We conclude that any error in admitting the informant's statement through the agent's testimony was harmless.  “[T]he primary justification for the exclusion of hearsay is the lack of any opportunity for the adversary to cross-examine the absent declarant whose out-of-court statement is introduced into evidence.”  United States v. Azure, 845 F.2d 1503, 1507 (8th Cir.1988) (internal quotation and alteration omitted).   Thus, “where the declarant is also a witness, the rationale of the hearsay rule does not apply.”  Id. (internal quotation and alteration omitted).   Accordingly, we have held that the admission of inadmissible hearsay was harmless where the declarant testified and was available for cross-examination, the declarant's testimony corroborated the out-of-court statement, the district court issued a limiting instruction, and the evidence against the defendant was strong.   Id. The informant testified and was subject to cross-examination by the defendant.   The informant's statement to the agent was corroborated by his own testimony that during the third transaction, Scott told him that the same cocaine supplier from the first two transactions had recently received a large shipment of cocaine and was on his way to Scott's residence.3  Tr. at 65.   The informant also testified that following the third transaction he reiterated to the agent that the supplier was the same person from the previous two transactions.  Id. at 72.   The district court cautioned the jury against considering the informant's out-of-court statement for its truth, tr. at 216, and the evidence against Johnson on this issue was strong.   Accordingly, we conclude that the admission of the informant's statement via the agent's testimony did not affect Johnson's substantial rights.   See Fed.R.Evid. 103(a).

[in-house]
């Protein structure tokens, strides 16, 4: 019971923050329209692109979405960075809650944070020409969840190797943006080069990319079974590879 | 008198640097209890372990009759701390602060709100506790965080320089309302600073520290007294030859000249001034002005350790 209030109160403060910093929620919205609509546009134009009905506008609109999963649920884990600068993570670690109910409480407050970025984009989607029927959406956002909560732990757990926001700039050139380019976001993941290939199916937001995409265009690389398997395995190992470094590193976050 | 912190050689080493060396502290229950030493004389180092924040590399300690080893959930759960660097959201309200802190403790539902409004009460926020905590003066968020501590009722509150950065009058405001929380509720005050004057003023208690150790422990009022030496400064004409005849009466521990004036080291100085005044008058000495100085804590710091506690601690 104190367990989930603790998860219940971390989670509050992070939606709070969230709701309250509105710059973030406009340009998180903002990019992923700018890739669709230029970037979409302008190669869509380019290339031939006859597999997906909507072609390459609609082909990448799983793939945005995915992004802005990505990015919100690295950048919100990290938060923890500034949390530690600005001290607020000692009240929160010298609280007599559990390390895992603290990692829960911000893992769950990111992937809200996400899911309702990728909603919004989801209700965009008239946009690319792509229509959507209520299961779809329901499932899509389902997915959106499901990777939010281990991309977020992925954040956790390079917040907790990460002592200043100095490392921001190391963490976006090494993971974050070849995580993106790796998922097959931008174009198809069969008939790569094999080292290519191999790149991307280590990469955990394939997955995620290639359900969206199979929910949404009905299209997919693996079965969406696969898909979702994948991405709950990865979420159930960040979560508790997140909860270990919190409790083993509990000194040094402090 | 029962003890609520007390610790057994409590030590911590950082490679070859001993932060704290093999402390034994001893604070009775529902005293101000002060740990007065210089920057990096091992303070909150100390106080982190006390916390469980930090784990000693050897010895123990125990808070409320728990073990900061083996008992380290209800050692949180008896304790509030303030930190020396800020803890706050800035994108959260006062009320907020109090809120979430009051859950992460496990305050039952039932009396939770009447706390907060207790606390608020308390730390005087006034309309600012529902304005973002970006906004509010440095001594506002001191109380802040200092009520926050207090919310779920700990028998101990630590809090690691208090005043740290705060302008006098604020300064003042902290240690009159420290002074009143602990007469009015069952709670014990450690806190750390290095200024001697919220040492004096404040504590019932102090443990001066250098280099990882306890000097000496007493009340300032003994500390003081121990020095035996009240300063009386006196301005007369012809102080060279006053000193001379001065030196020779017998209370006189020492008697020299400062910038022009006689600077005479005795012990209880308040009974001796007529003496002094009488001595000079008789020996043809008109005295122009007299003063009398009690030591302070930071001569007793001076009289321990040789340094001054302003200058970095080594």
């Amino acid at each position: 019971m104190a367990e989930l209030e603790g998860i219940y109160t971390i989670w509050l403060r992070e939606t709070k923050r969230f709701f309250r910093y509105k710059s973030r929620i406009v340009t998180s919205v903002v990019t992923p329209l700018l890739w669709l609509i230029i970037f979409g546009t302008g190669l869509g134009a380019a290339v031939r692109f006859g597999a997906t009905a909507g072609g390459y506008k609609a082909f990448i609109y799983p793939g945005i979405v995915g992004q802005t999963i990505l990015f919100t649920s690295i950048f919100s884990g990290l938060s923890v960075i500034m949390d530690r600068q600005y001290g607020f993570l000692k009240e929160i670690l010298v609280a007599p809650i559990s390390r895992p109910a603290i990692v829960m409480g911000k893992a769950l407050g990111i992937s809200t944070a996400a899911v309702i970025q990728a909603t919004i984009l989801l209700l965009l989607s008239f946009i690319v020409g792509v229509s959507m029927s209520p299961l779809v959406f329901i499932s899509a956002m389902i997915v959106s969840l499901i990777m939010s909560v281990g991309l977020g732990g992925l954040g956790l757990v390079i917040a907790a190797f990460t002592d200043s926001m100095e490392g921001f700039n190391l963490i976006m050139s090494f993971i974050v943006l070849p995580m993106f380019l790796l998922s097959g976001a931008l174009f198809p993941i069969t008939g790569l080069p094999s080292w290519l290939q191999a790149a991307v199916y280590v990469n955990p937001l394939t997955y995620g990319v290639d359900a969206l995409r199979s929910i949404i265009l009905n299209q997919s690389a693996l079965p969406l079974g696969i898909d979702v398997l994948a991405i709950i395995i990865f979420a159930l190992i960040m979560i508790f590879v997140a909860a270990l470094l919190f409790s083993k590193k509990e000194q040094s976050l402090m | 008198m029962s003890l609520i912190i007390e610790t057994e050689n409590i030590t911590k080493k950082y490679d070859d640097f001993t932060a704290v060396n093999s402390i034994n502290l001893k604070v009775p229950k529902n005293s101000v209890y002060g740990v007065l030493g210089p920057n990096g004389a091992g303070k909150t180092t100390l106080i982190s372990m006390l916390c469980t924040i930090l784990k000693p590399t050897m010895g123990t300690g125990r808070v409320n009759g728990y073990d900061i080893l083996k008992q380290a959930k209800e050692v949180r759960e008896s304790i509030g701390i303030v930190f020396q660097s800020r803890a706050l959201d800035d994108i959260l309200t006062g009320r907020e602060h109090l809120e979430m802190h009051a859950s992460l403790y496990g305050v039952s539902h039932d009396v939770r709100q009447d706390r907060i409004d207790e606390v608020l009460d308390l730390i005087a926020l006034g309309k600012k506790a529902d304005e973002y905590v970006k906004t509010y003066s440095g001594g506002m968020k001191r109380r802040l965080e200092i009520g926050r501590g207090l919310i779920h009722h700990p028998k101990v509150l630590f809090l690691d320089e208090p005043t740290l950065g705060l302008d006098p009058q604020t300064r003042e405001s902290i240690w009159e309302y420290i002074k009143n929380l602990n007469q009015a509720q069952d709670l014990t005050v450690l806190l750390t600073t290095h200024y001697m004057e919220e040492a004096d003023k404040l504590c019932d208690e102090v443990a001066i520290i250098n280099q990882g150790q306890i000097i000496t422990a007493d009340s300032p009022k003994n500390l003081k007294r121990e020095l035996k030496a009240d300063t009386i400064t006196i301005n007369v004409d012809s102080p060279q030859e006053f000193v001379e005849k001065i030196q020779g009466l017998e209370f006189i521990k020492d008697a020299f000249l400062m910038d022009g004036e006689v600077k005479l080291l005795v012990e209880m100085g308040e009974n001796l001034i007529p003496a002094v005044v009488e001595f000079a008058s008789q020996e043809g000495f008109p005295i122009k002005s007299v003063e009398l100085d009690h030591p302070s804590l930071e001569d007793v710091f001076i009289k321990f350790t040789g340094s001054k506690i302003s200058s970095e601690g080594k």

B. Continuance

 Johnson also contends that the district court erred by granting the government a one-week continuance to enable it to procure Barnes as a witness.   The trial was scheduled to begin on Monday morning, November 6, 2006.   At the outset of the proceedings that morning, the government explained that Barnes, a co-defendant in the case, had called counsel for the government “out of the blue” the previous Friday afternoon, had turned herself in the next afternoon in St. Louis, and had indicated that she was willing to testify against Johnson.   It pointed out the obvious importance of Barnes's testimony for its case.

 A “district court has broad discretion in deciding whether to grant a continuance,” and we review that decision for abuse of discretion.   United States v. Banks, 494 F.3d 681, 686 (8th Cir.2007).   In determining whether to grant a continuance, a district court must “balance the asserted need for the continuance against the hardship of the resulting delay, and should also consider the complexity of the case, the diligence of the party requesting a continuance, and the conduct of the opposing party.”  Id. The record reveals that the district court carefully weighed these factors in arriving at its decision to grant the continuance.   The district court noted that the government's case was more complex than Johnson's “fairly straightforward” defense and that the burden of a delay would fall more heavily on the government than on Johnson.   The district court took care to minimize any unfair prejudice to Johnson, indicating that he would be given time to interview Barnes.   Given these circumstances, the district court did not abuse its discretion in granting the continuance.

The judgment is affirmed.


1.   The Honorable Howard F. Sachs, United States District Judge for the Western District of Missouri.

2.   In her closing statement, counsel for the government remarked, “You saw it on that tape.   That man began a high-speed chase that finally ended in an accident.   He drove through the streets of Kansas City, community streets, high population streets, endangering anybody around there.”   Tr. at 592.

3.   Scott's statement through the informant's testimony was admitted over a hearsay objection as a co-conspirator's statement.

WOLLMAN, Circuit Judge.